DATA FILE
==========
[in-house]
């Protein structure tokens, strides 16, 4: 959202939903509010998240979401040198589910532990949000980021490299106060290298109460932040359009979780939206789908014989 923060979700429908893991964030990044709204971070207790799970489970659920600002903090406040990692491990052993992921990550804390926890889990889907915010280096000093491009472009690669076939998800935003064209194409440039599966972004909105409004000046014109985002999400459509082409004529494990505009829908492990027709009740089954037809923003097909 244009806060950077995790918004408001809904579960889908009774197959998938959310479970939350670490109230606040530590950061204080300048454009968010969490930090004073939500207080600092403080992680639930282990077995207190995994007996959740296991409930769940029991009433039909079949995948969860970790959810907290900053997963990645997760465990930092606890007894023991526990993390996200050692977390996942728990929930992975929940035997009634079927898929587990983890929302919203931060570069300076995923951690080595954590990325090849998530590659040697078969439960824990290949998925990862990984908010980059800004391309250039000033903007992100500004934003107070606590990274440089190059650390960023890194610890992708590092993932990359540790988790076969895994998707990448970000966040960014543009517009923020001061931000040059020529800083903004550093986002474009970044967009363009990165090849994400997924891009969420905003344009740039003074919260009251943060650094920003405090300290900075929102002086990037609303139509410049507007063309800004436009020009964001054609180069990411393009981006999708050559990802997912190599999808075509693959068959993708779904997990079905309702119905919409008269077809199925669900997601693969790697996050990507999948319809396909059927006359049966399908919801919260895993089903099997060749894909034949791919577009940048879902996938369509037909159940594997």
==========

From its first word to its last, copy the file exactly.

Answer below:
[in-house]
């Protein structure tokens, strides 16, 4: 959202939903509010998240979401040198589910532990949000980021490299106060290298109460932040359009979780939206789908014989 923060979700429908893991964030990044709204971070207790799970489970659920600002903090406040990692491990052993992921990550804390926890889990889907915010280096000093491009472009690669076939998800935003064209194409440039599966972004909105409004000046014109985002999400459509082409004529494990505009829908492990027709009740089954037809923003097909 244009806060950077995790918004408001809904579960889908009774197959998938959310479970939350670490109230606040530590950061204080300048454009968010969490930090004073939500207080600092403080992680639930282990077995207190995994007996959740296991409930769940029991009433039909079949995948969860970790959810907290900053997963990645997760465990930092606890007894023991526990993390996200050692977390996942728990929930992975929940035997009634079927898929587990983890929302919203931060570069300076995923951690080595954590990325090849998530590659040697078969439960824990290949998925990862990984908010980059800004391309250039000033903007992100500004934003107070606590990274440089190059650390960023890194610890992708590092993932990359540790988790076969895994998707990448970000966040960014543009517009923020001061931000040059020529800083903004550093986002474009970044967009363009990165090849994400997924891009969420905003344009740039003074919260009251943060650094920003405090300290900075929102002086990037609303139509410049507007063309800004436009020009964001054609180069990411393009981006999708050559990802997912190599999808075509693959068959993708779904997990079905309702119905919409008269077809199925669900997601693969790697996050990507999948319809396909059927006359049966399908919801919260895993089903099997060749894909034949791919577009940048879902996938369509037909159940594997």